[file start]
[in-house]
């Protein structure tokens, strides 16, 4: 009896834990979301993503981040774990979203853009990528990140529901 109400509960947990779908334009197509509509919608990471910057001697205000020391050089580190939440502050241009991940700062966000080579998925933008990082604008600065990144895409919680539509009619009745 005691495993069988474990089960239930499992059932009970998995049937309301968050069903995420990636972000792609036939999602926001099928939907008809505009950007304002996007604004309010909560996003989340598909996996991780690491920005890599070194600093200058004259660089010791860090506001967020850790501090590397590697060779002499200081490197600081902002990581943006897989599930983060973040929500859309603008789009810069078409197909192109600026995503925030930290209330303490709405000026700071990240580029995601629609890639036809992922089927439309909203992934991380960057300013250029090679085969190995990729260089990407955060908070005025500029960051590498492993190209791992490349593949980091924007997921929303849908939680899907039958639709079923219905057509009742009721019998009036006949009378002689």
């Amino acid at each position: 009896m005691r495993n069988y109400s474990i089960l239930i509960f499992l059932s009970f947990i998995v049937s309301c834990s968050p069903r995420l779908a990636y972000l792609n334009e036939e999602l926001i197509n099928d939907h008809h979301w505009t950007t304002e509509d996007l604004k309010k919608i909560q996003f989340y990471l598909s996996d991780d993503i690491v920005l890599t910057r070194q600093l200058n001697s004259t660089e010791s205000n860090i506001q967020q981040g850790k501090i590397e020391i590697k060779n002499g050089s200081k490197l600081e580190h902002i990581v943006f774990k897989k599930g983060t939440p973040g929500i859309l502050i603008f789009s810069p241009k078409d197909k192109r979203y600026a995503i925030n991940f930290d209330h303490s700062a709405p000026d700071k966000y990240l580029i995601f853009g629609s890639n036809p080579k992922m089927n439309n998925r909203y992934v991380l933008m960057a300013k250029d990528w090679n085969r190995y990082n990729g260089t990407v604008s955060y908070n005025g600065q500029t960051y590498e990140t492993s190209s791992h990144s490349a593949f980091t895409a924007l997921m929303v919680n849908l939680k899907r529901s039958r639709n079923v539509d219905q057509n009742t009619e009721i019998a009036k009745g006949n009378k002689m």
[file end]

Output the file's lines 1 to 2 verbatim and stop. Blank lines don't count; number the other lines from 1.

[in-house]
């Protein structure tokens, strides 16, 4: 009896834990979301993503981040774990979203853009990528990140529901 109400509960947990779908334009197509509509919608990471910057001697205000020391050089580190939440502050241009991940700062966000080579998925933008990082604008600065990144895409919680539509009619009745 005691495993069988474990089960239930499992059932009970998995049937309301968050069903995420990636972000792609036939999602926001099928939907008809505009950007304002996007604004309010909560996003989340598909996996991780690491920005890599070194600093200058004259660089010791860090506001967020850790501090590397590697060779002499200081490197600081902002990581943006897989599930983060973040929500859309603008789009810069078409197909192109600026995503925030930290209330303490709405000026700071990240580029995601629609890639036809992922089927439309909203992934991380960057300013250029090679085969190995990729260089990407955060908070005025500029960051590498492993190209791992490349593949980091924007997921929303849908939680899907039958639709079923219905057509009742009721019998009036006949009378002689």